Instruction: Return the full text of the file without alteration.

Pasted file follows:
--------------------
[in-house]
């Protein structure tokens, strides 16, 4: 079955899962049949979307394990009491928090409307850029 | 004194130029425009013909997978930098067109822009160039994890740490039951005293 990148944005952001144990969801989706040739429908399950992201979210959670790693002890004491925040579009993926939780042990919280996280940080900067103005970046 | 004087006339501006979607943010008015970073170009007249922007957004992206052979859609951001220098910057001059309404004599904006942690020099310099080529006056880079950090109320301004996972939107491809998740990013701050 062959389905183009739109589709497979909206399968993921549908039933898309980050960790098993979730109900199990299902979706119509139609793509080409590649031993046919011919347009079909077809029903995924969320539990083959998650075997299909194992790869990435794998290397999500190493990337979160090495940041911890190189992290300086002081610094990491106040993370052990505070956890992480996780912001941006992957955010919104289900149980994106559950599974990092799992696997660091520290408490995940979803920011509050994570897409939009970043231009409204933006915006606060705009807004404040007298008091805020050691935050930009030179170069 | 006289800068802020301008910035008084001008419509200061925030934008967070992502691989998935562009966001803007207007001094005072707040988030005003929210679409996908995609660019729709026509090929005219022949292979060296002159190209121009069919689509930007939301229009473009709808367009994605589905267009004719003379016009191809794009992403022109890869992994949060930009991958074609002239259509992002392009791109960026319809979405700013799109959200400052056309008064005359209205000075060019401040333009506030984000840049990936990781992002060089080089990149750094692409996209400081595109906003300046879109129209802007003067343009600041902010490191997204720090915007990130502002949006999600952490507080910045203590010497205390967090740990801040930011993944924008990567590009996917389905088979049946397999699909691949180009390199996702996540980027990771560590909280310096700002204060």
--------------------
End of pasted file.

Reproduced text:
[in-house]
């Protein structure tokens, strides 16, 4: 079955899962049949979307394990009491928090409307850029 | 004194130029425009013909997978930098067109822009160039994890740490039951005293 990148944005952001144990969801989706040739429908399950992201979210959670790693002890004491925040579009993926939780042990919280996280940080900067103005970046 | 004087006339501006979607943010008015970073170009007249922007957004992206052979859609951001220098910057001059309404004599904006942690020099310099080529006056880079950090109320301004996972939107491809998740990013701050 062959389905183009739109589709497979909206399968993921549908039933898309980050960790098993979730109900199990299902979706119509139609793509080409590649031993046919011919347009079909077809029903995924969320539990083959998650075997299909194992790869990435794998290397999500190493990337979160090495940041911890190189992290300086002081610094990491106040993370052990505070956890992480996780912001941006992957955010919104289900149980994106559950599974990092799992696997660091520290408490995940979803920011509050994570897409939009970043231009409204933006915006606060705009807004404040007298008091805020050691935050930009030179170069 | 006289800068802020301008910035008084001008419509200061925030934008967070992502691989998935562009966001803007207007001094005072707040988030005003929210679409996908995609660019729709026509090929005219022949292979060296002159190209121009069919689509930007939301229009473009709808367009994605589905267009004719003379016009191809794009992403022109890869992994949060930009991958074609002239259509992002392009791109960026319809979405700013799109959200400052056309008064005359209205000075060019401040333009506030984000840049990936990781992002060089080089990149750094692409996209400081595109906003300046879109129209802007003067343009600041902010490191997204720090915007990130502002949006999600952490507080910045203590010497205390967090740990801040930011993944924008990567590009996917389905088979049946397999699909691949180009390199996702996540980027990771560590909280310096700002204060």